Thursday, October 16, 2008

Delta

I don't believe in fate, or synchronicity, or whatever you want to call it. But sometimes you have to wonder.

Christopher Small suddenly seems to be everywhere. I'd never read a word of his before last week, when one of those chains of link following that you do sometimes led me to his book Music, Society, Education. Reading it, I had the sensation of both elation and crushing disappointment, that someone had articulated thoughts and ideas that I've been half-having for years, much better and more cogently than I have, and 30 years earlier. And suddenly I seem to see references to this book, that I'd never heard of (why hadn't I heard of it?) and its author, here and there and everywhere. There's that sudden relief in knowing you're not alone, and that sudden disconcerting realisation that you're not alone. And all this is coming to the surface even as I write a whole series of pieces that touch on a lot of these ideas about performance, tradition, the whole question of what the Western European musical culture is, and what it needs to do to stop its slide into utter obsolescence. Or if it can do anything.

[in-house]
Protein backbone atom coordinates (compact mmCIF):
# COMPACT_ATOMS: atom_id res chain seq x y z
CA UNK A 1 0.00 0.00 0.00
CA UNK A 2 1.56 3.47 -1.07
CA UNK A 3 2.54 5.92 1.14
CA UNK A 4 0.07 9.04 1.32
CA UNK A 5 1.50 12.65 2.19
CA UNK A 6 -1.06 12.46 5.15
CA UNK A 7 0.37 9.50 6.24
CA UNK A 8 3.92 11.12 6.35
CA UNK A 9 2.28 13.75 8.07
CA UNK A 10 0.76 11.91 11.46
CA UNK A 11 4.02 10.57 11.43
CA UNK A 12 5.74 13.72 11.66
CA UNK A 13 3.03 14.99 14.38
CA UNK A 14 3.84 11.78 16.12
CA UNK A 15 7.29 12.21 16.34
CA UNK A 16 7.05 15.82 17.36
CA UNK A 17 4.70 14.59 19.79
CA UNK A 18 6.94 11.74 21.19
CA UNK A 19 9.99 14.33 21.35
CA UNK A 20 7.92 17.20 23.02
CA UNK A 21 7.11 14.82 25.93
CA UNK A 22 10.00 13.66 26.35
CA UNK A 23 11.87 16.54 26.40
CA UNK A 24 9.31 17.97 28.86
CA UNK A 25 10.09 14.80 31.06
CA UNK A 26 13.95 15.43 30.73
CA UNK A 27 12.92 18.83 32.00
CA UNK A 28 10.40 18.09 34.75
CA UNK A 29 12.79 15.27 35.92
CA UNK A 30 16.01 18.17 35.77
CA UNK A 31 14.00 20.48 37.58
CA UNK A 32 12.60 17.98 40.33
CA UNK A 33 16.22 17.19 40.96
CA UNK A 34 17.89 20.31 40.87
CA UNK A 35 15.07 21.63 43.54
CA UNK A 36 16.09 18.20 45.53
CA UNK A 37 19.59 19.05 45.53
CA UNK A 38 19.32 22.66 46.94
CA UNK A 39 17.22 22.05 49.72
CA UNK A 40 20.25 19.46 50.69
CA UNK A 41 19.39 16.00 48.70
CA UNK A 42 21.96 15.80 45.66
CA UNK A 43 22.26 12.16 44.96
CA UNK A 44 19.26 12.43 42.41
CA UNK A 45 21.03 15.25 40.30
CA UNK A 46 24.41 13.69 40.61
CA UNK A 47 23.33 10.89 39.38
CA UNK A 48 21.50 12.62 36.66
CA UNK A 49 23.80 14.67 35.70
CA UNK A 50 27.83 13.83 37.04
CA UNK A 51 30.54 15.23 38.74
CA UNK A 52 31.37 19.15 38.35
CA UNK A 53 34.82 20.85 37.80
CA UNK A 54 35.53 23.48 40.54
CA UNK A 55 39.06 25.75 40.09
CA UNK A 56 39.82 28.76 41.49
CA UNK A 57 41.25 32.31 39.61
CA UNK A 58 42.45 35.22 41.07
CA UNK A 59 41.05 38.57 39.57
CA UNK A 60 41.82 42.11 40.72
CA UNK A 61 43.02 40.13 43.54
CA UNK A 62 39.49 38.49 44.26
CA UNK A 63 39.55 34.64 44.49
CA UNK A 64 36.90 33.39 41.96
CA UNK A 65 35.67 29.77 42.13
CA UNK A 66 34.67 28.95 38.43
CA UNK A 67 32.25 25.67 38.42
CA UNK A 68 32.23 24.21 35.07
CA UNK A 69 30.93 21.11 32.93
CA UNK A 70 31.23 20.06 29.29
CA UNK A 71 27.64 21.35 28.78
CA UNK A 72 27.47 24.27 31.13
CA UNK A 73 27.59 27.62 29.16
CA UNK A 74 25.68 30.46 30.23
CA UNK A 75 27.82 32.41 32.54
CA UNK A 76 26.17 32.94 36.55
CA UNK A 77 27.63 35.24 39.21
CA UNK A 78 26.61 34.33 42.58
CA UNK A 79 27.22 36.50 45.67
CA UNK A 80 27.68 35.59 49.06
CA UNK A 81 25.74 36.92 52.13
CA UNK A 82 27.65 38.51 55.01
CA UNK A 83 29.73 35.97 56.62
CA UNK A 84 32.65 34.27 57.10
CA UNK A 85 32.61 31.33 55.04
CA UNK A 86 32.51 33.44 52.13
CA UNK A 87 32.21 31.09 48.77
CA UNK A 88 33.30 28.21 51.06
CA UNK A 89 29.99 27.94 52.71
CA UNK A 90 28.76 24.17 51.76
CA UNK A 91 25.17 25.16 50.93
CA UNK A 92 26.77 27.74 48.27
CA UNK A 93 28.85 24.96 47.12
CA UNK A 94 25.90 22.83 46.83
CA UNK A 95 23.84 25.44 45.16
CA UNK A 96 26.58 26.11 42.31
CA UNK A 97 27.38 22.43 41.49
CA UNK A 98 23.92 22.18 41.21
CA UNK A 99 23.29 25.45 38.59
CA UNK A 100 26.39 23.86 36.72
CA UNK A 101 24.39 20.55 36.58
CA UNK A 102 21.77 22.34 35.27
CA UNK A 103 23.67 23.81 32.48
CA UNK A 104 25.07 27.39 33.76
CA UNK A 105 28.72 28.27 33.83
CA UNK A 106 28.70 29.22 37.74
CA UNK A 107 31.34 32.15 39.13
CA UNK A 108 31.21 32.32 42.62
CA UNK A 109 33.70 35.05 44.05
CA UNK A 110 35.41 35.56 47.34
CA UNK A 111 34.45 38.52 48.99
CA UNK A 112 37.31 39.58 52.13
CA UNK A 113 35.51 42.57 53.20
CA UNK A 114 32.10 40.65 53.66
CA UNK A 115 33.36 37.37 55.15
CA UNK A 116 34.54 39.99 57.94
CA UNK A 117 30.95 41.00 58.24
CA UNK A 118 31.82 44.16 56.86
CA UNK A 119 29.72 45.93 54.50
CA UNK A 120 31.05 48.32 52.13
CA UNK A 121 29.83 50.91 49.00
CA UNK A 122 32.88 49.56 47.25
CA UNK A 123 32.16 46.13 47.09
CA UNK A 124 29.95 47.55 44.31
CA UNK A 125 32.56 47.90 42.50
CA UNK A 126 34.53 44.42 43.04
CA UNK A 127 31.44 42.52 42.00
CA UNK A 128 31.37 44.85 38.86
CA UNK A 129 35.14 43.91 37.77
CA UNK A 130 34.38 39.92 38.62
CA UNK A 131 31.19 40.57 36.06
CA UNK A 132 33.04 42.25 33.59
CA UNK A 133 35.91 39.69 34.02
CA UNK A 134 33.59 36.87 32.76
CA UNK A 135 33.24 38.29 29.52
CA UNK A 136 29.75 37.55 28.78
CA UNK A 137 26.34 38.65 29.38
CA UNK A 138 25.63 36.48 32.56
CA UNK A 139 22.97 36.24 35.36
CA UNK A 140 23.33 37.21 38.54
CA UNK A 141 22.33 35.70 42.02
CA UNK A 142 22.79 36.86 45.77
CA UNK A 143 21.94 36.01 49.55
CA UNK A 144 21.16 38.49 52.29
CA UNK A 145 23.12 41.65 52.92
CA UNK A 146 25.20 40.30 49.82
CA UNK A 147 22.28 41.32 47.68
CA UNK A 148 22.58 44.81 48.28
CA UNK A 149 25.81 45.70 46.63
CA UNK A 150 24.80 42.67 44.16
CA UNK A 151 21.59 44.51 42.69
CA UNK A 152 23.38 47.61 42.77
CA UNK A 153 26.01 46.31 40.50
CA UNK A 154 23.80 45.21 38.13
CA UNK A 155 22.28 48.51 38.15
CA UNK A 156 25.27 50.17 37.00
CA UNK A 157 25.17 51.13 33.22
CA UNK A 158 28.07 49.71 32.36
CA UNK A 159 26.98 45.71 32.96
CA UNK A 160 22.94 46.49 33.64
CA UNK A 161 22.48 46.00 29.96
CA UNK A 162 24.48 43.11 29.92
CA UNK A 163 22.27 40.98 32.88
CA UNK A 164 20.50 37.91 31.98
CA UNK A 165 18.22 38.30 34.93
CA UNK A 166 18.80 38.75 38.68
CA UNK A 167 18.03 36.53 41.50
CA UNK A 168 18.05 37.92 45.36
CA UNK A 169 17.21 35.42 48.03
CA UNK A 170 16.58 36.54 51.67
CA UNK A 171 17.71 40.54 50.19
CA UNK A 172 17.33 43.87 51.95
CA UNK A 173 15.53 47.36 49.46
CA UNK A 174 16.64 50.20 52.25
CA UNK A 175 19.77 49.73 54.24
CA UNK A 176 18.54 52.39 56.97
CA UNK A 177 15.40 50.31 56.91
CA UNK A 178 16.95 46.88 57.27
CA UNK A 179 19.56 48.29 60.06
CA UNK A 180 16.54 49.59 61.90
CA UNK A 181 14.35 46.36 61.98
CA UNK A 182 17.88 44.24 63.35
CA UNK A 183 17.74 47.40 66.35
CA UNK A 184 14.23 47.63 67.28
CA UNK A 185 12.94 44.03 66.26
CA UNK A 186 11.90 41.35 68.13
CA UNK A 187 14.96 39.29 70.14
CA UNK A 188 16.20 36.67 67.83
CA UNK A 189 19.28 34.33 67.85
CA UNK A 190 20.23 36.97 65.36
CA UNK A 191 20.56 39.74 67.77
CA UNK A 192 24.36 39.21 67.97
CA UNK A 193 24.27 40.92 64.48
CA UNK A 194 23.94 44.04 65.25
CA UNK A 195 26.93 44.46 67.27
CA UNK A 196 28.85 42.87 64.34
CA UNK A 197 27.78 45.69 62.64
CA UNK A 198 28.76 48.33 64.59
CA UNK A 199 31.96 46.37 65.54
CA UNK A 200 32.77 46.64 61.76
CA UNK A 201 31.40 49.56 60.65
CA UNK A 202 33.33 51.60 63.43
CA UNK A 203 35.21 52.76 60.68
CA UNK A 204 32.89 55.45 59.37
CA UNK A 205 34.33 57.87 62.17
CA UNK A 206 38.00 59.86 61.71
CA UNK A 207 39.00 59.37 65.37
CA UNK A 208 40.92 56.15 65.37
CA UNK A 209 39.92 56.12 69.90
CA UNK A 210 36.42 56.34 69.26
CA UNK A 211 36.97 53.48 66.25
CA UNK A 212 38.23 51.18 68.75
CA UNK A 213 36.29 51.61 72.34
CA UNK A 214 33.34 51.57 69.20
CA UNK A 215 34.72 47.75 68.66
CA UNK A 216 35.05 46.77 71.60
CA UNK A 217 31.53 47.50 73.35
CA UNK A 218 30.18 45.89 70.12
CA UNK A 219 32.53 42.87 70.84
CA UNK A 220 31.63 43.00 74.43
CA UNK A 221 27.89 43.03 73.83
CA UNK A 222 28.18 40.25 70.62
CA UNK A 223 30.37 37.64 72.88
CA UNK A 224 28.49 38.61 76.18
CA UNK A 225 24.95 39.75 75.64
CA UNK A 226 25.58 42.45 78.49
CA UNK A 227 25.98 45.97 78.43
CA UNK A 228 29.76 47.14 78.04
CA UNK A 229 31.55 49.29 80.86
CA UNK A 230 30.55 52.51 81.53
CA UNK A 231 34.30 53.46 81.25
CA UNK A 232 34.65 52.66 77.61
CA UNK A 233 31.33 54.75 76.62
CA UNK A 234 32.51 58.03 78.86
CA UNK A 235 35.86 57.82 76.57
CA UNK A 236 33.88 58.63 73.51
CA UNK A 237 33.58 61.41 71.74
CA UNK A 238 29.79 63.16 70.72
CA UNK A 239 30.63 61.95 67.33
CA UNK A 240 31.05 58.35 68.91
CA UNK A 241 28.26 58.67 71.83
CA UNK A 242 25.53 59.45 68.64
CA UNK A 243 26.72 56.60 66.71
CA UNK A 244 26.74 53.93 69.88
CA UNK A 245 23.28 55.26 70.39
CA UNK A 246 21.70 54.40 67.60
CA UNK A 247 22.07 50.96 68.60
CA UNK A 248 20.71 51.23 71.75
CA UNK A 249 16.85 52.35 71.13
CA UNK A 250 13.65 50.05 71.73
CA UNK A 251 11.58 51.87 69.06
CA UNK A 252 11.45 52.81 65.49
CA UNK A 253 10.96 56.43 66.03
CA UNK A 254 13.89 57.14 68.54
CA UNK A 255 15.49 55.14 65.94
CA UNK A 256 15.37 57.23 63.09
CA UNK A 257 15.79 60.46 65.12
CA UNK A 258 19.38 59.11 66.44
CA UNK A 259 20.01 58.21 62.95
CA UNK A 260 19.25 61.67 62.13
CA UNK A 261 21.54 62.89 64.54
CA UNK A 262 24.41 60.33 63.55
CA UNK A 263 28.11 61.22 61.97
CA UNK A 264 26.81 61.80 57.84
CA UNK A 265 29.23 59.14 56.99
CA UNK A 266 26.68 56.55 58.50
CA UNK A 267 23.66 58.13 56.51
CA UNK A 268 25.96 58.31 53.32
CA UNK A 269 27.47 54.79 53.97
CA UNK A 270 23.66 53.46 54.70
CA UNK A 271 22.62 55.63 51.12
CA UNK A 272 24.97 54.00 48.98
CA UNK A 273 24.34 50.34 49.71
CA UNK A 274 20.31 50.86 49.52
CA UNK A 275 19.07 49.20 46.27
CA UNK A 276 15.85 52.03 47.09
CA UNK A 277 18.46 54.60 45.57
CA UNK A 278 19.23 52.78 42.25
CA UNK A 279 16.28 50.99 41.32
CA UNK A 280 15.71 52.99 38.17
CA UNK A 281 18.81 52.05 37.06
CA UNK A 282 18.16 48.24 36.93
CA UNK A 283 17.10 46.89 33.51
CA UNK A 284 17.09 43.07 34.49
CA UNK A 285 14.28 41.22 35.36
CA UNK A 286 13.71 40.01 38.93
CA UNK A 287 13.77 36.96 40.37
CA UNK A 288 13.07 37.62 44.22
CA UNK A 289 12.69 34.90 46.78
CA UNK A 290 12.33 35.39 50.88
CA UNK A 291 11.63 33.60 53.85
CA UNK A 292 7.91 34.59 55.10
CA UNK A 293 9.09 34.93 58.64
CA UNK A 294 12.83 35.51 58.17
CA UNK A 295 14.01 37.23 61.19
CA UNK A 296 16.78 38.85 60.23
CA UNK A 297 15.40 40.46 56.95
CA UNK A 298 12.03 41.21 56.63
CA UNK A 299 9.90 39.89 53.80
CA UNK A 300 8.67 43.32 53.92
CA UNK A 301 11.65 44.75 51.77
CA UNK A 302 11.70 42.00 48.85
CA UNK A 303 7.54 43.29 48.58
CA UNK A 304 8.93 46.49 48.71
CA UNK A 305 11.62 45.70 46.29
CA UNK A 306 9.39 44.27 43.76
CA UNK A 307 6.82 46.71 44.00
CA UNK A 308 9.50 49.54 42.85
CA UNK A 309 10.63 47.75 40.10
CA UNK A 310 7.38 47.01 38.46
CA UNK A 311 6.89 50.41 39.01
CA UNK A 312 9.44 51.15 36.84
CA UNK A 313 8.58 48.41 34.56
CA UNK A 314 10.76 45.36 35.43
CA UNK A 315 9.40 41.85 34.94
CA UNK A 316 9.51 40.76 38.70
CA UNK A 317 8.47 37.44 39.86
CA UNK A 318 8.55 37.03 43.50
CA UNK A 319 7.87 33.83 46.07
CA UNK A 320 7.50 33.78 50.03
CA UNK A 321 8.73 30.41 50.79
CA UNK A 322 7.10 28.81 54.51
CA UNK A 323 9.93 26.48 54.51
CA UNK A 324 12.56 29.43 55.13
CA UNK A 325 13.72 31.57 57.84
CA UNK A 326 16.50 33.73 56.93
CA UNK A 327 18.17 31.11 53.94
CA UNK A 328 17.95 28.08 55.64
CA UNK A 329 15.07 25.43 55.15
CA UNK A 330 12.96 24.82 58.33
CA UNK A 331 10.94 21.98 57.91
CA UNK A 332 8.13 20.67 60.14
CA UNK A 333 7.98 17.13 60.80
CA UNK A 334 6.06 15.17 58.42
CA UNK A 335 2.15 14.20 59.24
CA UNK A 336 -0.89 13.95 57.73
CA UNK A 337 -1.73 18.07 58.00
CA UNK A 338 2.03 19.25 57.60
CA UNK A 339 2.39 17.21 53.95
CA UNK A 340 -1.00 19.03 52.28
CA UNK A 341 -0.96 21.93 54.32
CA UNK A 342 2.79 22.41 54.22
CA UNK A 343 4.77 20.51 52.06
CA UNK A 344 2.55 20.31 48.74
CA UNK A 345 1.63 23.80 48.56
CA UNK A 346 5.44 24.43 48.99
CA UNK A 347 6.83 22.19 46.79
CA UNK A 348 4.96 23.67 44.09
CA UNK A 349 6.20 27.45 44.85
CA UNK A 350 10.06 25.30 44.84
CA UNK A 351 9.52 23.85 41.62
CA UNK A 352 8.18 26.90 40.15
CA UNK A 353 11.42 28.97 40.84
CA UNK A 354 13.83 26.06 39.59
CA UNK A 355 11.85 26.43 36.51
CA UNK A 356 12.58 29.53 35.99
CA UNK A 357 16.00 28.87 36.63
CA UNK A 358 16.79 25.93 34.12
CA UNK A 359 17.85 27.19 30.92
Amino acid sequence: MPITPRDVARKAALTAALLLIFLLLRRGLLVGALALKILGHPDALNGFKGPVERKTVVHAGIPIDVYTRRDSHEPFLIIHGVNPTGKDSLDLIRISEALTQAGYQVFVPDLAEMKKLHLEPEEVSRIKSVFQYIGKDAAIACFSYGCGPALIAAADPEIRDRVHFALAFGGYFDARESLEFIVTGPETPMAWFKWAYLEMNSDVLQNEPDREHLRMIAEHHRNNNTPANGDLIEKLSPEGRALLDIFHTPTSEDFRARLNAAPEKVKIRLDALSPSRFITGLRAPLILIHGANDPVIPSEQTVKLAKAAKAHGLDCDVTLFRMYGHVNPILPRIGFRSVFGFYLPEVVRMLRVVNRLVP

I don't believe in fate, or synchronicity, or whatever you want to call it. But sometimes you have to wonder. Sometimes things seem to pop up at an alarmingly prescient moment.



(By the way, is classical music dead? some people ask. The pedantic, correct answer, of course is that it died in 1827.)

1 comment:

bobbins said...

Musicking - yeah, a good book - had to read it recently as part of a course I was doing. If you buy Small's argument that musicking is a way of affirming your values then you ought to take heart that Western art music is never going to die out, there'll always be people who'll support it because it fits in with their "image", for want of a better term.